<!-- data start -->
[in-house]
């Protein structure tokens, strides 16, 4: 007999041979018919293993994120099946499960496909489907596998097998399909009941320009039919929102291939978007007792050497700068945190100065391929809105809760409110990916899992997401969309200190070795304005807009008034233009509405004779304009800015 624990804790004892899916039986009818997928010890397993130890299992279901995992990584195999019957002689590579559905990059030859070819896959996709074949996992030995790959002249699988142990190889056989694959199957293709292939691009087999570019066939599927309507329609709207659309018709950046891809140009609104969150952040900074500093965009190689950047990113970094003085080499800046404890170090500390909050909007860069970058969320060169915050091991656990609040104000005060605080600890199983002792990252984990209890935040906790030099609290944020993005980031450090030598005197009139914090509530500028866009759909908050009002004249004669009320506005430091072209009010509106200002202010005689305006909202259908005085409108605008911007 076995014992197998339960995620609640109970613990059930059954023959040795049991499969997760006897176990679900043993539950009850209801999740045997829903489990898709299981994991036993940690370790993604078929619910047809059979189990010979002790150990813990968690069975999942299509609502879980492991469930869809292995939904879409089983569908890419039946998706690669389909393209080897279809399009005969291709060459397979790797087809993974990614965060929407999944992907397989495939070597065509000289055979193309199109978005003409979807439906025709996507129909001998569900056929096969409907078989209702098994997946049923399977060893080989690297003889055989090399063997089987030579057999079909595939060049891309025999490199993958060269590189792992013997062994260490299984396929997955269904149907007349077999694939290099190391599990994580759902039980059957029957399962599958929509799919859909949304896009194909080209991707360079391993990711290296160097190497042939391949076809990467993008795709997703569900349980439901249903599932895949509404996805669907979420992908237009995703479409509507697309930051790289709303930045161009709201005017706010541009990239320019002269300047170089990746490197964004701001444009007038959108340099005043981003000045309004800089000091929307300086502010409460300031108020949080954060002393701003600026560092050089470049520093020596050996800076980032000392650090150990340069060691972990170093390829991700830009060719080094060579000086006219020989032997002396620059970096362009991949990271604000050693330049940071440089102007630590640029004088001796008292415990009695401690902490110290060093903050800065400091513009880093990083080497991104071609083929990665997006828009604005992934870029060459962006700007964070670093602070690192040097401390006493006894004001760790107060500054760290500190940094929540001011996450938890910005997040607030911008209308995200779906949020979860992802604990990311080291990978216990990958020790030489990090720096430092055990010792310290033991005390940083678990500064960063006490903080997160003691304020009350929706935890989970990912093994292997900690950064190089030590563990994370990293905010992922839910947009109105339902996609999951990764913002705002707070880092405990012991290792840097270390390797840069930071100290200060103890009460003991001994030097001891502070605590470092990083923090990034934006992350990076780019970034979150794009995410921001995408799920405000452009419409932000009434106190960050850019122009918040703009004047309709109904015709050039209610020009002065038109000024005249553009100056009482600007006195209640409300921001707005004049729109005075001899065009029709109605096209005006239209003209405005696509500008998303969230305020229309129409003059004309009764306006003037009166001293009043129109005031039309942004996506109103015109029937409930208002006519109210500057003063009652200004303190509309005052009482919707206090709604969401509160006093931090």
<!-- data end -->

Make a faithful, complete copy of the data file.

[in-house]
């Protein structure tokens, strides 16, 4: 007999041979018919293993994120099946499960496909489907596998097998399909009941320009039919929102291939978007007792050497700068945190100065391929809105809760409110990916899992997401969309200190070795304005807009008034233009509405004779304009800015 624990804790004892899916039986009818997928010890397993130890299992279901995992990584195999019957002689590579559905990059030859070819896959996709074949996992030995790959002249699988142990190889056989694959199957293709292939691009087999570019066939599927309507329609709207659309018709950046891809140009609104969150952040900074500093965009190689950047990113970094003085080499800046404890170090500390909050909007860069970058969320060169915050091991656990609040104000005060605080600890199983002792990252984990209890935040906790030099609290944020993005980031450090030598005197009139914090509530500028866009759909908050009002004249004669009320506005430091072209009010509106200002202010005689305006909202259908005085409108605008911007 076995014992197998339960995620609640109970613990059930059954023959040795049991499969997760006897176990679900043993539950009850209801999740045997829903489990898709299981994991036993940690370790993604078929619910047809059979189990010979002790150990813990968690069975999942299509609502879980492991469930869809292995939904879409089983569908890419039946998706690669389909393209080897279809399009005969291709060459397979790797087809993974990614965060929407999944992907397989495939070597065509000289055979193309199109978005003409979807439906025709996507129909001998569900056929096969409907078989209702098994997946049923399977060893080989690297003889055989090399063997089987030579057999079909595939060049891309025999490199993958060269590189792992013997062994260490299984396929997955269904149907007349077999694939290099190391599990994580759902039980059957029957399962599958929509799919859909949304896009194909080209991707360079391993990711290296160097190497042939391949076809990467993008795709997703569900349980439901249903599932895949509404996805669907979420992908237009995703479409509507697309930051790289709303930045161009709201005017706010541009990239320019002269300047170089990746490197964004701001444009007038959108340099005043981003000045309004800089000091929307300086502010409460300031108020949080954060002393701003600026560092050089470049520093020596050996800076980032000392650090150990340069060691972990170093390829991700830009060719080094060579000086006219020989032997002396620059970096362009991949990271604000050693330049940071440089102007630590640029004088001796008292415990009695401690902490110290060093903050800065400091513009880093990083080497991104071609083929990665997006828009604005992934870029060459962006700007964070670093602070690192040097401390006493006894004001760790107060500054760290500190940094929540001011996450938890910005997040607030911008209308995200779906949020979860992802604990990311080291990978216990990958020790030489990090720096430092055990010792310290033991005390940083678990500064960063006490903080997160003691304020009350929706935890989970990912093994292997900690950064190089030590563990994370990293905010992922839910947009109105339902996609999951990764913002705002707070880092405990012991290792840097270390390797840069930071100290200060103890009460003991001994030097001891502070605590470092990083923090990034934006992350990076780019970034979150794009995410921001995408799920405000452009419409932000009434106190960050850019122009918040703009004047309709109904015709050039209610020009002065038109000024005249553009100056009482600007006195209640409300921001707005004049729109005075001899065009029709109605096209005006239209003209405005696509500008998303969230305020229309129409003059004309009764306006003037009166001293009043129109005031039309942004996506109103015109029937409930208002006519109210500057003063009652200004303190509309005052009482919707206090709604969401509160006093931090």